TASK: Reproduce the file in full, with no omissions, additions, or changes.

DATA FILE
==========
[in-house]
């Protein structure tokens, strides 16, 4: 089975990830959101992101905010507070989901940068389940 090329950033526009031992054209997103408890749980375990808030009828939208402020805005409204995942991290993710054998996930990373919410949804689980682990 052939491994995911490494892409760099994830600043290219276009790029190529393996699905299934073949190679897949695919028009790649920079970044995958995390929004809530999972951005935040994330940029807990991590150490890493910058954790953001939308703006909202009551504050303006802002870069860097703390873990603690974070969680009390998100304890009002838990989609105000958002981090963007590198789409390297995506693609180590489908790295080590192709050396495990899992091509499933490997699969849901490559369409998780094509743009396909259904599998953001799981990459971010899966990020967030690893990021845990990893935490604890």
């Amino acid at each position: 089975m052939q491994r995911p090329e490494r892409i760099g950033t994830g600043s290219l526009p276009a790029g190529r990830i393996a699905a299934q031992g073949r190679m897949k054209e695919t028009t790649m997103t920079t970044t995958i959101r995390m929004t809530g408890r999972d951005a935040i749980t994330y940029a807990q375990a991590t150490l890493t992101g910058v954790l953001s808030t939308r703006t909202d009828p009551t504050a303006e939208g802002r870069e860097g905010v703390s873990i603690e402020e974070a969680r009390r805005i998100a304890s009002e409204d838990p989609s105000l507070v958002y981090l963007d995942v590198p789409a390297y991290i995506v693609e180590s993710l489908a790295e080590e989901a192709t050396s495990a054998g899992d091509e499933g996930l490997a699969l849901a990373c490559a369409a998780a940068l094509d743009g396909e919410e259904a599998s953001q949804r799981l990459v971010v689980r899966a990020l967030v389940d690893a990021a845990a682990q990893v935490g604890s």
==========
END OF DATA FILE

[in-house]
């Protein structure tokens, strides 16, 4: 089975990830959101992101905010507070989901940068389940 090329950033526009031992054209997103408890749980375990808030009828939208402020805005409204995942991290993710054998996930990373919410949804689980682990 052939491994995911490494892409760099994830600043290219276009790029190529393996699905299934073949190679897949695919028009790649920079970044995958995390929004809530999972951005935040994330940029807990991590150490890493910058954790953001939308703006909202009551504050303006802002870069860097703390873990603690974070969680009390998100304890009002838990989609105000958002981090963007590198789409390297995506693609180590489908790295080590192709050396495990899992091509499933490997699969849901490559369409998780094509743009396909259904599998953001799981990459971010899966990020967030690893990021845990990893935490604890």
């Amino acid at each position: 089975m052939q491994r995911p090329e490494r892409i760099g950033t994830g600043s290219l526009p276009a790029g190529r990830i393996a699905a299934q031992g073949r190679m897949k054209e695919t028009t790649m997103t920079t970044t995958i959101r995390m929004t809530g408890r999972d951005a935040i749980t994330y940029a807990q375990a991590t150490l890493t992101g910058v954790l953001s808030t939308r703006t909202d009828p009551t504050a303006e939208g802002r870069e860097g905010v703390s873990i603690e402020e974070a969680r009390r805005i998100a304890s009002e409204d838990p989609s105000l507070v958002y981090l963007d995942v590198p789409a390297y991290i995506v693609e180590s993710l489908a790295e080590e989901a192709t050396s495990a054998g899992d091509e499933g996930l490997a699969l849901a990373c490559a369409a998780a940068l094509d743009g396909e919410e259904a599998s953001q949804r799981l990459v971010v689980r899966a990020l967030v389940d690893a990021a845990a682990q990893v935490g604890s």